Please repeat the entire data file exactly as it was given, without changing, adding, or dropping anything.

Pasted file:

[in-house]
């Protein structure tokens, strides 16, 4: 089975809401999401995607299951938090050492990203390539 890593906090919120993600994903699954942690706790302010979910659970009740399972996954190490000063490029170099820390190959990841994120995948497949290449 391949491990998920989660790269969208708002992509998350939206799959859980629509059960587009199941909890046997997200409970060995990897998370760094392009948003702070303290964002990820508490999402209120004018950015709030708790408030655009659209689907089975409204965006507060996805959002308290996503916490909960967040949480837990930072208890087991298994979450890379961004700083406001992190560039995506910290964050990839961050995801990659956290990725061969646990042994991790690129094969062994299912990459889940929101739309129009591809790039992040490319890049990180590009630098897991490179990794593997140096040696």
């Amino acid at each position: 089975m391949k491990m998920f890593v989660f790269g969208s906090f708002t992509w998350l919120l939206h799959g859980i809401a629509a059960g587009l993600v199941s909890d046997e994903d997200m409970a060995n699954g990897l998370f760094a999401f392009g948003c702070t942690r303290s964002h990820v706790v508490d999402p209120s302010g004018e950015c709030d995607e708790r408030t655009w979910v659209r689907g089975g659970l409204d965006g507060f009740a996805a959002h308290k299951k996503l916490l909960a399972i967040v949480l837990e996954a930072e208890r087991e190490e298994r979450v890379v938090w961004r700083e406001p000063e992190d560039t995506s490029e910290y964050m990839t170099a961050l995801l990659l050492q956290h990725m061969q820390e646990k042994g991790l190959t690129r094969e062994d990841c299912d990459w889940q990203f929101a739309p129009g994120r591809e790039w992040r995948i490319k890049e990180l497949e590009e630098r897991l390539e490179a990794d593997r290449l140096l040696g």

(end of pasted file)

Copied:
[in-house]
């Protein structure tokens, strides 16, 4: 089975809401999401995607299951938090050492990203390539 890593906090919120993600994903699954942690706790302010979910659970009740399972996954190490000063490029170099820390190959990841994120995948497949290449 391949491990998920989660790269969208708002992509998350939206799959859980629509059960587009199941909890046997997200409970060995990897998370760094392009948003702070303290964002990820508490999402209120004018950015709030708790408030655009659209689907089975409204965006507060996805959002308290996503916490909960967040949480837990930072208890087991298994979450890379961004700083406001992190560039995506910290964050990839961050995801990659956290990725061969646990042994991790690129094969062994299912990459889940929101739309129009591809790039992040490319890049990180590009630098897991490179990794593997140096040696």
């Amino acid at each position: 089975m391949k491990m998920f890593v989660f790269g969208s906090f708002t992509w998350l919120l939206h799959g859980i809401a629509a059960g587009l993600v199941s909890d046997e994903d997200m409970a060995n699954g990897l998370f760094a999401f392009g948003c702070t942690r303290s964002h990820v706790v508490d999402p209120s302010g004018e950015c709030d995607e708790r408030t655009w979910v659209r689907g089975g659970l409204d965006g507060f009740a996805a959002h308290k299951k996503l916490l909960a399972i967040v949480l837990e996954a930072e208890r087991e190490e298994r979450v890379v938090w961004r700083e406001p000063e992190d560039t995506s490029e910290y964050m990839t170099a961050l995801l990659l050492q956290h990725m061969q820390e646990k042994g991790l190959t690129r094969e062994d990841c299912d990459w889940q990203f929101a739309p129009g994120r591809e790039w992040r995948i490319k890049e990180l497949e590009e630098r897991l390539e490179a990794d593997r290449l140096l040696g």